Mars, as everybody knows, has two moons. In earlier science fiction, these two moons were presented as romantic objects in the sky, shining big and bright, with one of them, Phobos, rising two or three times a night. One or two stories even pointed out that Phobos rises in the WEST, instead of the east. I don't know if any mentioned that Phobos, while traveling across the sky from west to east two or three times a night, goes through the entire set of phases each time. WOW!
Unfortunately, while all of this exotic movement and phasing is true, the moons of Mars are mere captured asteroids. Not only are they mere captured asteroids, but they are very disappointing as seen from the surface of Mars. We now have images from our landers and rovers, and "the hurtling moons of Barsoom" these little rocks are not. Even Phobos will not be nearly as large in the sky as Earth's own moon, will be eclipsed part of the time, and is invisible from substantial parts of Mars. Deimos... just pathetic.
I think that we can do something about that, but only once we have a truly space-faring civilization (and until then, what's the point in mucking around with the Martian moons anyway?).
Here's a suggested future:
As more frequent launches, improvements in launch technology, and a growing infrastructure and population outside of Earth's gravity well makes the cost of even interplanetary travel something the wealthy can save up for, and growing standards of living bring more and more people into the wealthy category, eventually some group will decide they'd rather orbit Mars than orbit Earth. Indeed, some group will decide that, practical or not, life on the Martian surface is what they want. AND! they will have the means to have what they want.
Now, the people of Mars may well resent the growing orbital traffic. Some O'Neillian habitats, with their solar panels and heat radiators, may well outshine Phobos and Deimos, and that's just not right!
Phobos masses 10 trillion tonnes. An O'Neil type space habitat (Island Three) masses 1 billion tons. So, just 0.1% of the mass of Phobos (10 billion tonnes) would be enough to build ten Island Threes.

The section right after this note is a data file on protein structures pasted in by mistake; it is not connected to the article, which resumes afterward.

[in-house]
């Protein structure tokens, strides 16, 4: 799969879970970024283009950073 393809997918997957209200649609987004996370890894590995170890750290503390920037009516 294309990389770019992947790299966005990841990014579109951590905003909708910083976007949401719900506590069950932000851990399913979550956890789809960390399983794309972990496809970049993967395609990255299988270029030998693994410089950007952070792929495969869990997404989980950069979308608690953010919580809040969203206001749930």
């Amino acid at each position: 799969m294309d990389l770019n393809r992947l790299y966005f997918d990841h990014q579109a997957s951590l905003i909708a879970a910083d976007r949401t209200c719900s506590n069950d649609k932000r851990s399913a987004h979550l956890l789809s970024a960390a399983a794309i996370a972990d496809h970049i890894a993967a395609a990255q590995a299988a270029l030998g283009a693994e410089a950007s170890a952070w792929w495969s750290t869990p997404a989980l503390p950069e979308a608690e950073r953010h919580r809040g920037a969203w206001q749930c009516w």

Ten Island Threes is enough to house one hundred million people in comfort, and at any gravity level from zero-G to one G (including Martian gravity, if desired).
So a full 1% of Phobos would be enough to house a billion. Seven percent and you've got room for more people to live in comfort and affluence than currently live on Earth, where we live in conditions ranging from squalor to splendor. Seven hundred Island Threes, at any gravity. Deimos is smaller, but still substantial, a whole lot more than 7% Phobos.
So here's an idea: how about we gain the support of the Martians by offering to build them new moons? Each would be a nice, big, round radiation shield for multiple habitats (gonna need radiation shielding anyway). Each shell has one thousand Island Threes inside, packed as close together as is practical. From the surface of Mars, they will look like big, beautiful moons. Make them mostly grey, with lighter and darker areas, maybe a bit of orange or purple, just for the sake of exotica. Let the Martians choose the color scheme; after all, it's their sky. Oh, and let's incline the orbits to 45° so that the new Phobos can be seen over all or most of the planet. Do something similar for Deimos. Mirrors and heat radiators and such would be on the far side, and thus invisible from Mars. We get our orbital civilization, the Martians get a romantic planet, and everybody is happy.
How big do these radiation shields need to be? I'd suppose Neodeimos as seen from Mars would be, say, half to two-thirds the size of a full moon as seen from Earth? That's 0.25° to 0.33333°. Neophobos at, I don't know, 0.66666° to 0.75°? Bigger than a full moon on Earth. It should still have the fast orbit, go through the full set of phases every night, and rise in the west.
If each habitat has its own shield (maybe we're doing electromagnetic shielding by now) then the New Moons don't need to be complete spheres and they don't need to be two metres thick. They could be something more like shallow domes, with the convex side pointed at Mars. They could be ten cm thick.
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